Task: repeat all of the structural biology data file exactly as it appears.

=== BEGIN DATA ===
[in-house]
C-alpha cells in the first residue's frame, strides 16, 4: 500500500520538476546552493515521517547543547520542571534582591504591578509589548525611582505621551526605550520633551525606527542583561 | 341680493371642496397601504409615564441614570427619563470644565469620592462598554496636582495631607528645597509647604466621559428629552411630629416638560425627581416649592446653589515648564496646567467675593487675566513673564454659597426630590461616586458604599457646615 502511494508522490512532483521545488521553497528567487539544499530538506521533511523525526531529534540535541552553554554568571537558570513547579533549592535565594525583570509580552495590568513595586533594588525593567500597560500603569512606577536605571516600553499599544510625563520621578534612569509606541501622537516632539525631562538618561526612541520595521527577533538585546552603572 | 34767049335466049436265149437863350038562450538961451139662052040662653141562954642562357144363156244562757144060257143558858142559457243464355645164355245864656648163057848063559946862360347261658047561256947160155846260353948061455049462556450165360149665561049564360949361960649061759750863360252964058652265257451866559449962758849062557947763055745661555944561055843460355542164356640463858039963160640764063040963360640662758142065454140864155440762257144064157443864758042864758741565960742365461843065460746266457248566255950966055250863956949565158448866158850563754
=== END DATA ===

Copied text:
[in-house]
C-alpha cells in the first residue's frame, strides 16, 4: 500500500520538476546552493515521517547543547520542571534582591504591578509589548525611582505621551526605550520633551525606527542583561 | 341680493371642496397601504409615564441614570427619563470644565469620592462598554496636582495631607528645597509647604466621559428629552411630629416638560425627581416649592446653589515648564496646567467675593487675566513673564454659597426630590461616586458604599457646615 502511494508522490512532483521545488521553497528567487539544499530538506521533511523525526531529534540535541552553554554568571537558570513547579533549592535565594525583570509580552495590568513595586533594588525593567500597560500603569512606577536605571516600553499599544510625563520621578534612569509606541501622537516632539525631562538618561526612541520595521527577533538585546552603572 | 34767049335466049436265149437863350038562450538961451139662052040662653141562954642562357144363156244562757144060257143558858142559457243464355645164355245864656648163057848063559946862360347261658047561256947160155846260353948061455049462556450165360149665561049564360949361960649061759750863360252964058652265257451866559449962758849062557947763055745661555944561055843460355542164356640463858039963160640764063040963360640662758142065454140864155440762257144064157443864758042864758741565960742365461843065460746266457248566255950966055250863956949565158448866158850563754